Revision as of 22:53, 26 September 2012 by Moyin (Talk | contribs)

The Problem


Cancer remains one of the biggest killers in the world. There are currently about 12.7 million sufferers of cancer around the world, and the number is expected to have doubled by 2030. Around one in four deaths in the UK is caused by cancer, and it is estimated that one in three people will develop a form of cancer in their lifetime. (Cancer Research UK)

Occurence rates

Cancer Recurrence

Even though cancer treatment and management techniques have improved over the years, cancer recurrence continues to be a problem and source of concern amongst sufferers, their families and medical professionals. The American Cancer Society approximates that about 20% of all breast cancer survivors will develop a recurrent breast cancer. Several reasons have been given for recurrence, one of which is that not all cancer cells are killed during cancer treatment, so these cancer cells are then able to regenerate new tumors.

Unavailability of Early Diagnostic Tests

Even with extensive research into cancer and its surrounding phenomena, there is still an unavailability of diagnostic tests that catch some cancers before they start to exhibit serious symptoms. Cancers like bowel and pancreatic cancers can usually not be detected until a patient develops a very big tumor or experiences some bleeding in their stool. It would be ideal to have blood or even non-invasive urine tests that can detect biomarkers for these cancers at the early stages and prevent them from metastasizing.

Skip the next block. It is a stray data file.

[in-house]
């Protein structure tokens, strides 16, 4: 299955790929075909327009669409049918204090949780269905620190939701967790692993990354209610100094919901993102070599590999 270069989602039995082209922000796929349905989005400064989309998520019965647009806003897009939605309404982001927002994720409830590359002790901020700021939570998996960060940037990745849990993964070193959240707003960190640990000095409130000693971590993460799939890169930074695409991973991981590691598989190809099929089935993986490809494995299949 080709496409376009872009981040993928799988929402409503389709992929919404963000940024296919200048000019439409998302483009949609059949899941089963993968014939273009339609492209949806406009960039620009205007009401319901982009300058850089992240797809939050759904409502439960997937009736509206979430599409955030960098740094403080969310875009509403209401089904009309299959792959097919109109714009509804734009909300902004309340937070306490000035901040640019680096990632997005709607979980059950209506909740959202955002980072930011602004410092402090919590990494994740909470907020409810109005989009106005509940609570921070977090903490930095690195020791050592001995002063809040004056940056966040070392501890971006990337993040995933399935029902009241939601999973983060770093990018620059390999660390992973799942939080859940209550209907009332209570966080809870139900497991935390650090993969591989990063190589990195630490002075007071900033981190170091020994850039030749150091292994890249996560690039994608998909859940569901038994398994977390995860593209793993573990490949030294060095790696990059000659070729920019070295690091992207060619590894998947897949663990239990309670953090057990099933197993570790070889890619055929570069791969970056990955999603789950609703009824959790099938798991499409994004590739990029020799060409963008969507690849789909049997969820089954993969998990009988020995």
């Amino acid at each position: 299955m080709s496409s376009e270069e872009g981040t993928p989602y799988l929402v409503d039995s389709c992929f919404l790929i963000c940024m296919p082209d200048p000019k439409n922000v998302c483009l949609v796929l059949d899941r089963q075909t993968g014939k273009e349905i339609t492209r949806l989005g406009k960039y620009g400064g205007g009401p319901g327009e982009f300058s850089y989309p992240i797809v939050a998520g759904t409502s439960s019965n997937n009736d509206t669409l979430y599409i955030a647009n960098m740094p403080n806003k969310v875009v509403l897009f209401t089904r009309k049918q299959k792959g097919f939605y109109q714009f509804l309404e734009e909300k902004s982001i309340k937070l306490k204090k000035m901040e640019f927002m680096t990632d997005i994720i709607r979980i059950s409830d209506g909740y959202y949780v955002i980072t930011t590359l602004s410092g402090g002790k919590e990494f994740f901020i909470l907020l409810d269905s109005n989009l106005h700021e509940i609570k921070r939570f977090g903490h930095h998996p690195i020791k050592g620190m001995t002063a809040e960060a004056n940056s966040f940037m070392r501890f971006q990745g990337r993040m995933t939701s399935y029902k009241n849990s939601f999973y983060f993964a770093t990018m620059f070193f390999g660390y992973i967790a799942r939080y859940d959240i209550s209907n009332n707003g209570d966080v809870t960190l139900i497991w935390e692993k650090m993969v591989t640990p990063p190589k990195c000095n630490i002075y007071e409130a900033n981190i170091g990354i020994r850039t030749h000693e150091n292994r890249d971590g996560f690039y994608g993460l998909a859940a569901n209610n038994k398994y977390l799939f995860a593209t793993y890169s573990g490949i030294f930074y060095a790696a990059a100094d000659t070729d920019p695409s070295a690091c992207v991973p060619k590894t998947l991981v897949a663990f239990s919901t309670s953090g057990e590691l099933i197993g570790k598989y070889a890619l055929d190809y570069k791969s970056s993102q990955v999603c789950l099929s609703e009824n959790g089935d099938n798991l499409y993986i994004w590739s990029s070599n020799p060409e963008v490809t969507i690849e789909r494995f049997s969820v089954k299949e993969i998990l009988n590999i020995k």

Tracking Metastasis

Even when cancers have been detected in the late stages, medical experts experience problems with detecting areas to which the cancer has spread.

Current Tools for Cancer Research

Recent studies have shown that many tumors contain a sub-population of cells called cancer stem cells. The main tool used is Aldefluor assay. However, this assay can mis-identify some cancer stem cells because it only detects a narrow range of ALDH isoforms.